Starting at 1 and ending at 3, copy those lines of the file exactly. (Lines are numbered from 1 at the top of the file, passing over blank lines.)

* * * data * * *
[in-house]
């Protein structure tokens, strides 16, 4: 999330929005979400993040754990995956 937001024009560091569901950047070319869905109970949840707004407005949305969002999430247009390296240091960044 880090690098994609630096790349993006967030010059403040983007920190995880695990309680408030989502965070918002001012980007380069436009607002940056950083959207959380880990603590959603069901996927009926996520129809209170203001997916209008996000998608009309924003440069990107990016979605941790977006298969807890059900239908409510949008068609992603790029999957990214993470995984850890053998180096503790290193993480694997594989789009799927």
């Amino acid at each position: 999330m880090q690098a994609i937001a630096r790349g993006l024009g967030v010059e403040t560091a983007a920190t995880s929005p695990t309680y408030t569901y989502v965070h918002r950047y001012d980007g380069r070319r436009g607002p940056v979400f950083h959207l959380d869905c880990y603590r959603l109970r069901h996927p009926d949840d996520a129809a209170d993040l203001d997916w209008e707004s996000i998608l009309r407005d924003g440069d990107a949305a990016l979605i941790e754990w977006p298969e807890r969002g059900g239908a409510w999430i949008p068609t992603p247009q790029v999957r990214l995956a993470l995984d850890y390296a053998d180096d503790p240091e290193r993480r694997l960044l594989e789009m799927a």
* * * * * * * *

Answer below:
[in-house]
């Protein structure tokens, strides 16, 4: 999330929005979400993040754990995956 937001024009560091569901950047070319869905109970949840707004407005949305969002999430247009390296240091960044 880090690098994609630096790349993006967030010059403040983007920190995880695990309680408030989502965070918002001012980007380069436009607002940056950083959207959380880990603590959603069901996927009926996520129809209170203001997916209008996000998608009309924003440069990107990016979605941790977006298969807890059900239908409510949008068609992603790029999957990214993470995984850890053998180096503790290193993480694997594989789009799927």
């Amino acid at each position: 999330m880090q690098a994609i937001a630096r790349g993006l024009g967030v010059e403040t560091a983007a920190t995880s929005p695990t309680y408030t569901y989502v965070h918002r950047y001012d980007g380069r070319r436009g607002p940056v979400f950083h959207l959380d869905c880990y603590r959603l109970r069901h996927p009926d949840d996520a129809a209170d993040l203001d997916w209008e707004s996000i998608l009309r407005d924003g440069d990107a949305a990016l979605i941790e754990w977006p298969e807890r969002g059900g239908a409510w999430i949008p068609t992603p247009q790029v999957r990214l995956a993470l995984d850890y390296a053998d180096d503790p240091e290193r993480r694997l960044l594989e789009m799927a």